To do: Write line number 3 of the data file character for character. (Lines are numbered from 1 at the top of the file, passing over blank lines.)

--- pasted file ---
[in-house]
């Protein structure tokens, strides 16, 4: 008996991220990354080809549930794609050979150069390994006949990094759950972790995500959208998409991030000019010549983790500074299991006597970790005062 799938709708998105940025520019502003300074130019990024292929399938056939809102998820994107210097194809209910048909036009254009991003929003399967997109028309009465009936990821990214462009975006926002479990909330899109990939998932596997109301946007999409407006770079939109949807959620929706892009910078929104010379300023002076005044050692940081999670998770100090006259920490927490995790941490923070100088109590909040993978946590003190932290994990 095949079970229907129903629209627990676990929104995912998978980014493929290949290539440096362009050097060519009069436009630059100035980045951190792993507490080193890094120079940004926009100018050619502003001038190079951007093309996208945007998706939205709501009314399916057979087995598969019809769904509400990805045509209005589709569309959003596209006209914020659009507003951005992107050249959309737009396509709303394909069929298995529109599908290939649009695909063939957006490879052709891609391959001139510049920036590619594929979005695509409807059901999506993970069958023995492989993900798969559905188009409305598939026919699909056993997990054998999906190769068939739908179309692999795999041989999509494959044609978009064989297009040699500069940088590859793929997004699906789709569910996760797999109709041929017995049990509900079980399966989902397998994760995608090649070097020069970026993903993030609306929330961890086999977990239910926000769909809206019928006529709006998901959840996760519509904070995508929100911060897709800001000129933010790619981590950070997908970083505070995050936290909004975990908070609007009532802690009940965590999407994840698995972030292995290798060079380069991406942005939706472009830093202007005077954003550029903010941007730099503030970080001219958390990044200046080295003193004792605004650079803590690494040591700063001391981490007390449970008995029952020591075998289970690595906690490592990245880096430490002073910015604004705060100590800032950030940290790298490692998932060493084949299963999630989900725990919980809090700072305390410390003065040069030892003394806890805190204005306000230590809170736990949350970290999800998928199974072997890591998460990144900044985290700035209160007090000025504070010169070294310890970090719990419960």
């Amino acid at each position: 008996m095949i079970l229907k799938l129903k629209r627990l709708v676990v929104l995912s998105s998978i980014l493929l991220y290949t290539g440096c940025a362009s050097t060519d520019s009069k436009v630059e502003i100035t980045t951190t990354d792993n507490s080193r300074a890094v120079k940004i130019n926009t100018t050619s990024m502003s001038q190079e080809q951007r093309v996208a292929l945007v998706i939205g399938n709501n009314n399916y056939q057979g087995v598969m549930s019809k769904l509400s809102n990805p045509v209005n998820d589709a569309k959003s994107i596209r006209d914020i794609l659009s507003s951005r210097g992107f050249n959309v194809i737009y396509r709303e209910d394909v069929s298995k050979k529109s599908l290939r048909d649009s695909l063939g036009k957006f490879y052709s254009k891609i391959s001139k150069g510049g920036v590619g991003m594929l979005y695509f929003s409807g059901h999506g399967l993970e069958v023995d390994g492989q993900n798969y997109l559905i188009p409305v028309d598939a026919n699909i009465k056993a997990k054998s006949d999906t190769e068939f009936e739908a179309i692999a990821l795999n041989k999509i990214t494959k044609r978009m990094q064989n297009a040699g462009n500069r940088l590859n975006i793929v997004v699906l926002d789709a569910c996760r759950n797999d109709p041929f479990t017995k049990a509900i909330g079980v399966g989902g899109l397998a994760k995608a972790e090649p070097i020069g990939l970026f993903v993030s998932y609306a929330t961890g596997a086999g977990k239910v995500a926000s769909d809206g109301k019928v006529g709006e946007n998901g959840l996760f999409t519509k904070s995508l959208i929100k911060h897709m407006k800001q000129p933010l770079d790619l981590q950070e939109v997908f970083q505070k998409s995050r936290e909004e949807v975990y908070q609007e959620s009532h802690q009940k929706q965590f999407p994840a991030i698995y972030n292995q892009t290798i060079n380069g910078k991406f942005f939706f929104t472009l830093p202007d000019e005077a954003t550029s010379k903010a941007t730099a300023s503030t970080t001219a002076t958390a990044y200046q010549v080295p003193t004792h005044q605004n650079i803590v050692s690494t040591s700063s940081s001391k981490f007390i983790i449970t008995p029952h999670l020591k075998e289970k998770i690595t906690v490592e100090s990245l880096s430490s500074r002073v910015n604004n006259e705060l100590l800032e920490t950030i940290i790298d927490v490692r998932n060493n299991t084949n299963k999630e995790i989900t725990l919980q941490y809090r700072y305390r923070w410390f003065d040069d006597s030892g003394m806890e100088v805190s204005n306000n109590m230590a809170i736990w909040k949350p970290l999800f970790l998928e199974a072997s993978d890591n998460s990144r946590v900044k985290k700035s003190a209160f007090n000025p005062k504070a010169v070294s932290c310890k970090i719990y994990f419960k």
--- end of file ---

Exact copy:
């Amino acid at each position: 008996m095949i079970l229907k799938l129903k629209r627990l709708v676990v929104l995912s998105s998978i980014l493929l991220y290949t290539g440096c940025a362009s050097t060519d520019s009069k436009v630059e502003i100035t980045t951190t990354d792993n507490s080193r300074a890094v120079k940004i130019n926009t100018t050619s990024m502003s001038q190079e080809q951007r093309v996208a292929l945007v998706i939205g399938n709501n009314n399916y056939q057979g087995v598969m549930s019809k769904l509400s809102n990805p045509v209005n998820d589709a569309k959003s994107i596209r006209d914020i794609l659009s507003s951005r210097g992107f050249n959309v194809i737009y396509r709303e209910d394909v069929s298995k050979k529109s599908l290939r048909d649009s695909l063939g036009k957006f490879y052709s254009k891609i391959s001139k150069g510049g920036v590619g991003m594929l979005y695509f929003s409807g059901h999506g399967l993970e069958v023995d390994g492989q993900n798969y997109l559905i188009p409305v028309d598939a026919n699909i009465k056993a997990k054998s006949d999906t190769e068939f009936e739908a179309i692999a990821l795999n041989k999509i990214t494959k044609r978009m990094q064989n297009a040699g462009n500069r940088l590859n975006i793929v997004v699906l926002d789709a569910c996760r759950n797999d109709p041929f479990t017995k049990a509900i909330g079980v399966g989902g899109l397998a994760k995608a972790e090649p070097i020069g990939l970026f993903v993030s998932y609306a929330t961890g596997a086999g977990k239910v995500a926000s769909d809206g109301k019928v006529g709006e946007n998901g959840l996760f999409t519509k904070s995508l959208i929100k911060h897709m407006k800001q000129p933010l770079d790619l981590q950070e939109v997908f970083q505070k998409s995050r936290e909004e949807v975990y908070q609007e959620s009532h802690q009940k929706q965590f999407p994840a991030i698995y972030n292995q892009t290798i060079n380069g910078k991406f942005f939706f929104t472009l830093p202007d000019e005077a954003t550029s010379k903010a941007t730099a300023s503030t970080t001219a002076t958390a990044y200046q010549v080295p003193t004792h005044q605004n650079i803590v050692s690494t040591s700063s940081s001391k981490f007390i983790i449970t008995p029952h999670l020591k075998e289970k998770i690595t906690v490592e100090s990245l880096s430490s500074r002073v910015n604004n006259e705060l100590l800032e920490t950030i940290i790298d927490v490692r998932n060493n299991t084949n299963k999630e995790i989900t725990l919980q941490y809090r700072y305390r923070w410390f003065d040069d006597s030892g003394m806890e100088v805190s204005n306000n109590m230590a809170i736990w909040k949350p970290l999800f970790l998928e199974a072997s993978d890591n998460s990144r946590v900044k985290k700035s003190a209160f007090n000025p005062k504070a010169v070294s932290c310890k970090i719990y994990f419960k």